Remembering mum: how one mother’s final wishes helped her daughter cope with grief


Losing a parent is often one of the most difficult things people have to deal with in life.

Along with many practical considerations, the emotional toll it takes can be overwhelming, creating a sense of grief that can be painful to confront.

“Your parents are the people who knew you first, they know your history, they know all the stories about you,” says Claire Hewson. “They love you unconditionally.

“When they’re gone, when that’s gone, and they’re not around, it’s a struggle.”

Coping can depend on many things. The support you have from those around you, and the plans already laid in place.

“I was lucky. My mother was a fantastic organiser,” says Claire, 50, a call centre manager from London. “She organised her funeral with the local Co-op Funeralcare – her coffin, the car she wanted, and even the flowers she wanted.

“All I had to do was the music. Everything else was arranged and paid for. I will always be grateful to my mum for doing that. I wouldn’t have known what to choose.”

Coping with loss
The last couple of years have been ‘challenging and horrible’ for Claire, who lost her father, Bob, to cancer in May 2019, and her mum, Eileen, who died suddenly in June 2020, whilst in hospital being treated for an ongoing liver issue.

“It just felt like the rug had been pulled from underneath me. No-one tells you about death or what it feels like to lose someone. There’s still a stigma when it comes to talking about it.”

And yet, while she lost them both within a short period, her experience with each was quite different.

“Dad was in a hospice so we were going in every day, and the nurses were amazing, telling us what to look out for,” says Claire. “Every day we went in, not knowing ‘will it be today’?”

Claire was still coming to terms with losing her father when her mum died.

“It was different dealing with each death. With dad, it’s like I knew he was gone, I saw his body. Mum’s death was sudden, so I never got to say goodbye, and that really does mess with your brain, there’s no finality.”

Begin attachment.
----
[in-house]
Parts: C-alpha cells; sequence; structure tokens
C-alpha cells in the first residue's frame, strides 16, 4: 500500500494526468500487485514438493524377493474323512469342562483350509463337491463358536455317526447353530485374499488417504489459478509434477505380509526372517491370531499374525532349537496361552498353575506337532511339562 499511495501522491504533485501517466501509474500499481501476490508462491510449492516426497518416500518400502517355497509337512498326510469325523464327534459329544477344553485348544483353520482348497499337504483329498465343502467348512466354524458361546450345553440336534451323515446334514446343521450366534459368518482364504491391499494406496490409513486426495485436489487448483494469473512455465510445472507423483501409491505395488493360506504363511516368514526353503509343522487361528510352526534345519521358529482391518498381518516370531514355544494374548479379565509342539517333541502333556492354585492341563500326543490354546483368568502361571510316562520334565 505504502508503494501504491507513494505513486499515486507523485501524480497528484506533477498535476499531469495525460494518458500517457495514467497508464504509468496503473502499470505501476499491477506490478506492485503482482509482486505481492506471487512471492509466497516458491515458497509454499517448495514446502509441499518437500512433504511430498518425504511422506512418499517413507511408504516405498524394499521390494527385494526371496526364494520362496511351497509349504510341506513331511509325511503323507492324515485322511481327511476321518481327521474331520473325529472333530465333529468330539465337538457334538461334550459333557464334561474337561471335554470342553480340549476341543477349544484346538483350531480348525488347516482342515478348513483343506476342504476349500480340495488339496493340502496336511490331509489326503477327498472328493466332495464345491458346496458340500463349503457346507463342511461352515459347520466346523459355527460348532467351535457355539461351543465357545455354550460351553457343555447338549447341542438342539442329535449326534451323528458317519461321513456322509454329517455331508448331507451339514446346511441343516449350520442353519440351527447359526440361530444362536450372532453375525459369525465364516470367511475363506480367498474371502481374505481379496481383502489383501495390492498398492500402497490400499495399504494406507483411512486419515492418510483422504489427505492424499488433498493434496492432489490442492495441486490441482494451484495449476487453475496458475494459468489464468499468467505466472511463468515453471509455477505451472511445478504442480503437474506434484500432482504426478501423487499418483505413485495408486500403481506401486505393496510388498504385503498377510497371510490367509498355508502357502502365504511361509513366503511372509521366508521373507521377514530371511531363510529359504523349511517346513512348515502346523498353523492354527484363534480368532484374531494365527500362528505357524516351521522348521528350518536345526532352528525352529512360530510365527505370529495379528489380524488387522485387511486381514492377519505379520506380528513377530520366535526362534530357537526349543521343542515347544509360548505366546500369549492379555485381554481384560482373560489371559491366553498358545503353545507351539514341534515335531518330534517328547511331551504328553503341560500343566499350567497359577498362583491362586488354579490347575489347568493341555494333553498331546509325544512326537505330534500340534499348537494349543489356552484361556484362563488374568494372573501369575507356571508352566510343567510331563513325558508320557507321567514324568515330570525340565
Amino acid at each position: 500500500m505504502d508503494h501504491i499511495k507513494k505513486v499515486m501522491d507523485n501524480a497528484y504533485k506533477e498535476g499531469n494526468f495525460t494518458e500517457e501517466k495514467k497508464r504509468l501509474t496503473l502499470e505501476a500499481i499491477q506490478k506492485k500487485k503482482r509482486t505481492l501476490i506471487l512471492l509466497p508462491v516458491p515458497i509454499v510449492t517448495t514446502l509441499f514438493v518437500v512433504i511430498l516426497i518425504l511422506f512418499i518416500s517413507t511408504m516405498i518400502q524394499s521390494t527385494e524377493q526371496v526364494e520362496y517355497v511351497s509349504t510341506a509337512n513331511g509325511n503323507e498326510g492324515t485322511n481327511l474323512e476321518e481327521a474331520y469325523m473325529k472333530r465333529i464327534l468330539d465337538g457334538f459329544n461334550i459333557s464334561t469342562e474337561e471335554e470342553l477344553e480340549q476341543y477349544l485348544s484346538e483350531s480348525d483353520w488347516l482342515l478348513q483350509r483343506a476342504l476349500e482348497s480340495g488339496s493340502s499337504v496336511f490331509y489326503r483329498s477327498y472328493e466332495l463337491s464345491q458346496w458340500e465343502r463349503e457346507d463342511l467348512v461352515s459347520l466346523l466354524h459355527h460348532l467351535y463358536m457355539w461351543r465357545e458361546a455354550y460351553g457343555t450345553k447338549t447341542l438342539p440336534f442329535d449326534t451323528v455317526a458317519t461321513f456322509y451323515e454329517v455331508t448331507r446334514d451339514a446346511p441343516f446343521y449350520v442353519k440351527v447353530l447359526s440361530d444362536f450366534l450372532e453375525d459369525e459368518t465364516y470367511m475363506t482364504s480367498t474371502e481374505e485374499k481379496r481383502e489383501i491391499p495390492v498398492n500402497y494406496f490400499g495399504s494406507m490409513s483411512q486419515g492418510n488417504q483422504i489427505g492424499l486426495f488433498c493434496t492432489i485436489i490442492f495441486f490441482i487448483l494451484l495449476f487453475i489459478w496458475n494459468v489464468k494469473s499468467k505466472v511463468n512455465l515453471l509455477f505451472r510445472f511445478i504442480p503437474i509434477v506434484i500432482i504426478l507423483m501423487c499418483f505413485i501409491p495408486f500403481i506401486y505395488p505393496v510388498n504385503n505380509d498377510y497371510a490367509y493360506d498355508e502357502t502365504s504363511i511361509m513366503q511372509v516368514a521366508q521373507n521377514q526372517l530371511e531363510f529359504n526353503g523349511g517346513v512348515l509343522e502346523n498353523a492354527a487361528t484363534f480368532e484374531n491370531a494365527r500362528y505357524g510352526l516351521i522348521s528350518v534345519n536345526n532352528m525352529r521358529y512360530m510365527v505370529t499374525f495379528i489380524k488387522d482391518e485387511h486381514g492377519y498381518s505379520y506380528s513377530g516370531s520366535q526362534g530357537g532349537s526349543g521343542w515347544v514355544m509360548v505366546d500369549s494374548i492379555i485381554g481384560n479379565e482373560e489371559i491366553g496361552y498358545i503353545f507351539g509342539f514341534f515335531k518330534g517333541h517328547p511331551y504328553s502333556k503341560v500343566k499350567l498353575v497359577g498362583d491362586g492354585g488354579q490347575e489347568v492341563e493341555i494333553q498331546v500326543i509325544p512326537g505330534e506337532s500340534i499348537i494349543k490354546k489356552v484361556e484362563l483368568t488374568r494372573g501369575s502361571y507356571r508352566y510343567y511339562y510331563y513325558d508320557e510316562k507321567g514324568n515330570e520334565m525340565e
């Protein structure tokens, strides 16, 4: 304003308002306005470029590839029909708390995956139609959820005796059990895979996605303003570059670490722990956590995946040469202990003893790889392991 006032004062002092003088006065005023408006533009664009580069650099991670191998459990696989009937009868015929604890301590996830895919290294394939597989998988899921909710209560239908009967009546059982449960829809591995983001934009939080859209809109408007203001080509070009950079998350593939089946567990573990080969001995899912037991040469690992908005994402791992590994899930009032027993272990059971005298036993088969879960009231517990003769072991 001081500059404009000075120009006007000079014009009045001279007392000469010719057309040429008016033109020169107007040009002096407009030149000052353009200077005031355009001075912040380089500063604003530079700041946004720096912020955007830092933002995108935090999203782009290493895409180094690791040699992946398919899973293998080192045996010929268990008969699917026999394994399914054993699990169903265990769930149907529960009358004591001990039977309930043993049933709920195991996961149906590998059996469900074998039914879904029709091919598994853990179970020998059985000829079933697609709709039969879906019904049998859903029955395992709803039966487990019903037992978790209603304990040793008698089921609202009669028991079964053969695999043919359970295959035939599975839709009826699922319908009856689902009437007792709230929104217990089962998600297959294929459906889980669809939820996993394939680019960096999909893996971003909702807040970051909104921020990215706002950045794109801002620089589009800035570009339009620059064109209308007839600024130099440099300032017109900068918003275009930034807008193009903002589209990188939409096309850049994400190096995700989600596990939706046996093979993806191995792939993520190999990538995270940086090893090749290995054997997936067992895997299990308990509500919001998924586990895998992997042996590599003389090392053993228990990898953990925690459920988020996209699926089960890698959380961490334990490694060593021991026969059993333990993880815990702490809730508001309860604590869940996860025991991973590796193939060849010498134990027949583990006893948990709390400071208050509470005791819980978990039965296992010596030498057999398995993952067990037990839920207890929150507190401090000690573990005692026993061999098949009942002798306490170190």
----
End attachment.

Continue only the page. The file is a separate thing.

Planning ahead
The fact that her mum had sorted out her funeral was a blessing.

“When my mum’s sister died it was traumatic for everyone trying to arrange the funeral and sort the money out. Mum saw this unfolding and didn’t want that for me.

“She said she didn’t want me to have to worry about anything with her funeral. She went to Co-op Funeralcare and had a chat and chose what she wanted. She said they were very pleasant, and it was easy to do.

“I will always be grateful to mum for that because I wasn’t in my right mind and I’d urge anybody to do that. It makes that part so much easier for those left behind. All I had to do was phone them up and give them her details and that was it. It took the pressure off, and people don’t always have the money.”

This was a huge relief for Claire, who was struggling with the social distancing restrictions around funerals after her mum died in the middle of the pandemic.

“At her funeral, we could only have 12 people, the chairs were distanced and we weren’t allowed to have a wake, those things that are part and parcel of a funeral and saying goodbye to someone. It felt strange walking out and just saying bye to everyone.

“Not having someone close you can go to, and see and spend time with because of the pandemic, makes it so much harder to deal with. It’s isolating.

“And first milestones are difficult, Christmas and New Year, dad’s birthday, my birthday, mum’s birthday…”

Mother’s Day in March will be another first. Claire helps herself by writing about how she feels, something Julia Samuel, psychotherapist and author of Grief Works recommends. It finds a focus for your grief: “Writing down your thoughts and feelings, and physically looking at them on paper, means you can see them from a different perspective, which helps you process them.”

And there’s a reason ‘firsts’ can be hard: “These events or occasions are a connection between the past and the present,” says Caspar Williams of Cruse Bereavement Care. “They remind of you of who you’ve lost and what you’ve lost.”

Finding support
Claire received support from The Good Grief Trust bereavement charity, whose Good Grief Cafes moved online during the pandemic so that she, and others in a similar position, could share their experiences and feelings and support one another.

“I ‘met’ between eight and 10 people three times a week at first and, while they are incredibly sad times, we have laughed too, and it’s a safe space. I’d normally have gone to close friends, but we all understood the grief each other was going through.”

To those grieving Claire says:

“Be honest. If you are not getting what you need from your partners, friends, it’s because they don’t know what to give you and they don’t want to hurt you. So tell them what you need. If you need to be hugged tell them. If you want to cry on the phone and they say nothing, tell them.”

You can also seek help through Co-op Funeralcare to find support for your mental wellbeing through its charity partners.

Tackle the taboo: it’s good to talk
Having experienced the relief of forward-planning, Claire highlights the importance of talking about death.

“You will know what that person wants so you can carry out their wishes. And you can honour them.

“I have been through two bereavements, and I urge people to have those conversations.”